CONCLUSIONS

Despite the increased attention on patient safety in Iran, MEs by nurses remain a significant concern in EDs. Therefore, nurse managers and policy-makers must take adequate measures to reduce the incidence of MEs and their potential negative consequences.

INTRODUCTION

Patient safety is a critical component of the healthcare system [1], but may be hindered by several factors, including medication errors (MEs), which are among the most common mistakes that threaten patient safety [2]. Although MEs occur with substantial frequency in hospital environments, they are significantly more common in units with more severely ill patients, such as the emergency department (ED), with rates ranging from 4% to 68% [3-6]. The unpredictability and complex nature of EDs, the critical situation of most patients, and the heavy workload due to inadequate patient-nurse ratios make the ED a high-risk area for MEs [5,6].

Previous studies have suggested that most MEs made in EDs are by nurses, with higher frequencies during administration of drugs [7-9]. Nurses spend more time with patients than most other healthcare workers and play significant roles in the process of medication management and improving patient safety [10-13]. Therefore, identifying the pattern, prevalence, and factors associated with the occurrence of MEs in the EDs can help nurse managers to develop innovative, data-driven strategies to reduce the incidence of MEs and their negative consequences [14-17]. Despite the importance of MEs in EDs and the critical role of nurses in this regard [18], there is a lack of comprehensive data concerning the prevalence and associated factors of MEs among emergency ward nurses in Iran. Therefore, this study aimed to review the literature on this issue.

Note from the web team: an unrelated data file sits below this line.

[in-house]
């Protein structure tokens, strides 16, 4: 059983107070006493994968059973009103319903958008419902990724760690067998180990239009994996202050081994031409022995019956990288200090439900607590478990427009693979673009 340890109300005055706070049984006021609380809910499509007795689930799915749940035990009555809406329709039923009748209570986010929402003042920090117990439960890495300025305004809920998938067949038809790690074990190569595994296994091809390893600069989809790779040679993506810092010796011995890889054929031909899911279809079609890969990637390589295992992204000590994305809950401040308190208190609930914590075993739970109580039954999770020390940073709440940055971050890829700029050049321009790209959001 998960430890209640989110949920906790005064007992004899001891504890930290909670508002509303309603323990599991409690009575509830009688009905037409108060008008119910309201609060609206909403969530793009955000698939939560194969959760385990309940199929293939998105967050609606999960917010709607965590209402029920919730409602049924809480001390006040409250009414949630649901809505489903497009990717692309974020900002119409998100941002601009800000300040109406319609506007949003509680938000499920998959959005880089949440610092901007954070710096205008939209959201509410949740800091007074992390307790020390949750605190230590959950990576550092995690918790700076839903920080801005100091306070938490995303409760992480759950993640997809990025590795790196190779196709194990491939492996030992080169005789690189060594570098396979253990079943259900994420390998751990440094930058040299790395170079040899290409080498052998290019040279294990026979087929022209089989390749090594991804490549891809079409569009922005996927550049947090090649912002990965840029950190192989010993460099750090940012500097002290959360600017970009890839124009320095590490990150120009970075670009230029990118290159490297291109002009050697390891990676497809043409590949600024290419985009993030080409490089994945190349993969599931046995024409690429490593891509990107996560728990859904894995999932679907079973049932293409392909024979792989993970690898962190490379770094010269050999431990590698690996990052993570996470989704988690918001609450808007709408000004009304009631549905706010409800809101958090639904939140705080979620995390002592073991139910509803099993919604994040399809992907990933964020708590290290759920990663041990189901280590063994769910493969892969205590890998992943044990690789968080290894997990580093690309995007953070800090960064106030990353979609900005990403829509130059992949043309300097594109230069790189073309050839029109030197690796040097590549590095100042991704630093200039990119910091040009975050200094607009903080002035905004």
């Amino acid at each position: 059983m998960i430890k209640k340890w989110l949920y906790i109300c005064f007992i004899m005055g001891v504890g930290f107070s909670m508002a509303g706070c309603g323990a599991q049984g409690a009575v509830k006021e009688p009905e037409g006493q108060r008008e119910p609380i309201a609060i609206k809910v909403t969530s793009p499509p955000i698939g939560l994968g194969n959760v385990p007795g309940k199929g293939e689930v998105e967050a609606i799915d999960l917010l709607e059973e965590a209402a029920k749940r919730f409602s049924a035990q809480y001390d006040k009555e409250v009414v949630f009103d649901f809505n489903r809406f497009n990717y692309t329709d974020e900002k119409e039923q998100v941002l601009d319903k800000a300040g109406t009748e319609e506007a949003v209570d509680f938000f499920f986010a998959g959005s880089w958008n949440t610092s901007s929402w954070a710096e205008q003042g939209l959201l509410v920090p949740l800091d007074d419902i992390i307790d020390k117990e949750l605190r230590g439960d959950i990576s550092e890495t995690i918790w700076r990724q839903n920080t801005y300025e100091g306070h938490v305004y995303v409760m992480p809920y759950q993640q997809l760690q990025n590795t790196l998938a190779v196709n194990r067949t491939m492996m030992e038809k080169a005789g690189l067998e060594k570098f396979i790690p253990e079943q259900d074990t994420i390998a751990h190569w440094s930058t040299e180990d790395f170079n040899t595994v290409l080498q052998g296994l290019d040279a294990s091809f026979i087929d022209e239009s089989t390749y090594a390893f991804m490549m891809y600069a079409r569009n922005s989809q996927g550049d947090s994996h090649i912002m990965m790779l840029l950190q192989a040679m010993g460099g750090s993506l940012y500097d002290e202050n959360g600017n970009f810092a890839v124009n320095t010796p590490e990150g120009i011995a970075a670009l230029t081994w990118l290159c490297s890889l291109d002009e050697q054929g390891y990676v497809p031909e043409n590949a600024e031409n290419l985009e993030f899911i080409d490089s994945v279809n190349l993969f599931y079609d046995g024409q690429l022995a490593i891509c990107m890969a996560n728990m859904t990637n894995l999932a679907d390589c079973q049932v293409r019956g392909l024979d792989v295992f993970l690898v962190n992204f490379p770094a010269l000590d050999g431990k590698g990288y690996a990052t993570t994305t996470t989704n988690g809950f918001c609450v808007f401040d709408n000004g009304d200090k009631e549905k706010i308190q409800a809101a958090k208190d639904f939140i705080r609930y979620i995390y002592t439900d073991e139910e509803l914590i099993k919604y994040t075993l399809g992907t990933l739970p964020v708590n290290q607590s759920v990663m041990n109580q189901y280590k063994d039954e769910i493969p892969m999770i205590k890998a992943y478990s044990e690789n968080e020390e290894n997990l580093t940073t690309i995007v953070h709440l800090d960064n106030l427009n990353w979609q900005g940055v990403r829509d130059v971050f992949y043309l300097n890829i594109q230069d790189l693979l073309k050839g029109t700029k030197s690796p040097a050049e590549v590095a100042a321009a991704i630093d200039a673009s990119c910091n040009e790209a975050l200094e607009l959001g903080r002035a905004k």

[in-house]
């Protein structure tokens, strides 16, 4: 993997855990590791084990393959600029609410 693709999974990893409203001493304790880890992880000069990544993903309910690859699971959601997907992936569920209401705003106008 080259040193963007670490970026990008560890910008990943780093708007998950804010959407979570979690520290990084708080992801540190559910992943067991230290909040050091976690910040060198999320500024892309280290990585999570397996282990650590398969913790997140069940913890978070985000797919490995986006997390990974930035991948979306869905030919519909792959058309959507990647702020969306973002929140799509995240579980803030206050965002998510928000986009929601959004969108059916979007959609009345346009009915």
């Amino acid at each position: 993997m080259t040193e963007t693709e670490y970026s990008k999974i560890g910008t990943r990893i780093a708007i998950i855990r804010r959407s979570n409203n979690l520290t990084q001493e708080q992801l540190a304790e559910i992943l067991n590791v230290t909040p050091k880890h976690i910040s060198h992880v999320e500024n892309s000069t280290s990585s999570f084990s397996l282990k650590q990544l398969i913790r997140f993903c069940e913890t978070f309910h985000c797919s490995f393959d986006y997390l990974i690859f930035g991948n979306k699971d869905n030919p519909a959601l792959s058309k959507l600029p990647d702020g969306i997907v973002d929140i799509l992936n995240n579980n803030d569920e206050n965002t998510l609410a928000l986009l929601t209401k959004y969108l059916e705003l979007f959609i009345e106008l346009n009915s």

MATERIALS AND METHODS

Search strategy